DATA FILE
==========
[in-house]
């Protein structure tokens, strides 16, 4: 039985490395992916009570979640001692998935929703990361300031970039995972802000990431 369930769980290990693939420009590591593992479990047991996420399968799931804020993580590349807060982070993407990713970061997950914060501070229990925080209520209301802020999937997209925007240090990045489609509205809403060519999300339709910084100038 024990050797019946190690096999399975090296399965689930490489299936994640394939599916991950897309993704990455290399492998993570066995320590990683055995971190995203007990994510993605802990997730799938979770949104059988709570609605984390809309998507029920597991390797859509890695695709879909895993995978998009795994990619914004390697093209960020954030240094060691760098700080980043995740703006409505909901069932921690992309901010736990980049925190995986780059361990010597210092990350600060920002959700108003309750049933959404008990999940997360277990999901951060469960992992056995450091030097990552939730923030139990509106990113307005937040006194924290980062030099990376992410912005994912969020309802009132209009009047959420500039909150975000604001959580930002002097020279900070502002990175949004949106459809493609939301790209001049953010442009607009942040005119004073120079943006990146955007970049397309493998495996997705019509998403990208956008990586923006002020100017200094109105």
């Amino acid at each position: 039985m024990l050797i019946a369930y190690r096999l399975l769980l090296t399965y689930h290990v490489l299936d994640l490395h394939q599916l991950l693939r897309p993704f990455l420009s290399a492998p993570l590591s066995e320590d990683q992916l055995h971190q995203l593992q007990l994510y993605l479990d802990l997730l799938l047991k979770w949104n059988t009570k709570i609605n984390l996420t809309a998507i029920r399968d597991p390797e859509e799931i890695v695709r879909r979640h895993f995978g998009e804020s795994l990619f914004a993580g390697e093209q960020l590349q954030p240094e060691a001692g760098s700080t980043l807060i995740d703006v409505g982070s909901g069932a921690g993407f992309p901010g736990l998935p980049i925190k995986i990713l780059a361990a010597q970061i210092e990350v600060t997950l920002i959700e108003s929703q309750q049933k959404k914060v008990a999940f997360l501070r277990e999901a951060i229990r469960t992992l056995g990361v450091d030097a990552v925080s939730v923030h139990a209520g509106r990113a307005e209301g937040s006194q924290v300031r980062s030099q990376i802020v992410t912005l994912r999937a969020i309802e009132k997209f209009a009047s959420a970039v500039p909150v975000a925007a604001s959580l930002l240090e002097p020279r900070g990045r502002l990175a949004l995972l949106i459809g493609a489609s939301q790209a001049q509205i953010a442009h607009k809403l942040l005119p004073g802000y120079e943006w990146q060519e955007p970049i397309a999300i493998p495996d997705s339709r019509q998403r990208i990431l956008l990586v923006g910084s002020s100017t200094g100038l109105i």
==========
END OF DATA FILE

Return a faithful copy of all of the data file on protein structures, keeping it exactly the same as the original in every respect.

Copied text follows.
[in-house]
């Protein structure tokens, strides 16, 4: 039985490395992916009570979640001692998935929703990361300031970039995972802000990431 369930769980290990693939420009590591593992479990047991996420399968799931804020993580590349807060982070993407990713970061997950914060501070229990925080209520209301802020999937997209925007240090990045489609509205809403060519999300339709910084100038 024990050797019946190690096999399975090296399965689930490489299936994640394939599916991950897309993704990455290399492998993570066995320590990683055995971190995203007990994510993605802990997730799938979770949104059988709570609605984390809309998507029920597991390797859509890695695709879909895993995978998009795994990619914004390697093209960020954030240094060691760098700080980043995740703006409505909901069932921690992309901010736990980049925190995986780059361990010597210092990350600060920002959700108003309750049933959404008990999940997360277990999901951060469960992992056995450091030097990552939730923030139990509106990113307005937040006194924290980062030099990376992410912005994912969020309802009132209009009047959420500039909150975000604001959580930002002097020279900070502002990175949004949106459809493609939301790209001049953010442009607009942040005119004073120079943006990146955007970049397309493998495996997705019509998403990208956008990586923006002020100017200094109105």
């Amino acid at each position: 039985m024990l050797i019946a369930y190690r096999l399975l769980l090296t399965y689930h290990v490489l299936d994640l490395h394939q599916l991950l693939r897309p993704f990455l420009s290399a492998p993570l590591s066995e320590d990683q992916l055995h971190q995203l593992q007990l994510y993605l479990d802990l997730l799938l047991k979770w949104n059988t009570k709570i609605n984390l996420t809309a998507i029920r399968d597991p390797e859509e799931i890695v695709r879909r979640h895993f995978g998009e804020s795994l990619f914004a993580g390697e093209q960020l590349q954030p240094e060691a001692g760098s700080t980043l807060i995740d703006v409505g982070s909901g069932a921690g993407f992309p901010g736990l998935p980049i925190k995986i990713l780059a361990a010597q970061i210092e990350v600060t997950l920002i959700e108003s929703q309750q049933k959404k914060v008990a999940f997360l501070r277990e999901a951060i229990r469960t992992l056995g990361v450091d030097a990552v925080s939730v923030h139990a209520g509106r990113a307005e209301g937040s006194q924290v300031r980062s030099q990376i802020v992410t912005l994912r999937a969020i309802e009132k997209f209009a009047s959420a970039v500039p909150v975000a925007a604001s959580l930002l240090e002097p020279r900070g990045r502002l990175a949004l995972l949106i459809g493609a489609s939301q790209a001049q509205i953010a442009h607009k809403l942040l005119p004073g802000y120079e943006w990146q060519e955007p970049i397309a999300i493998p495996d997705s339709r019509q998403r990208i990431l956008l990586v923006g910084s002020s100017t200094g100038l109105i």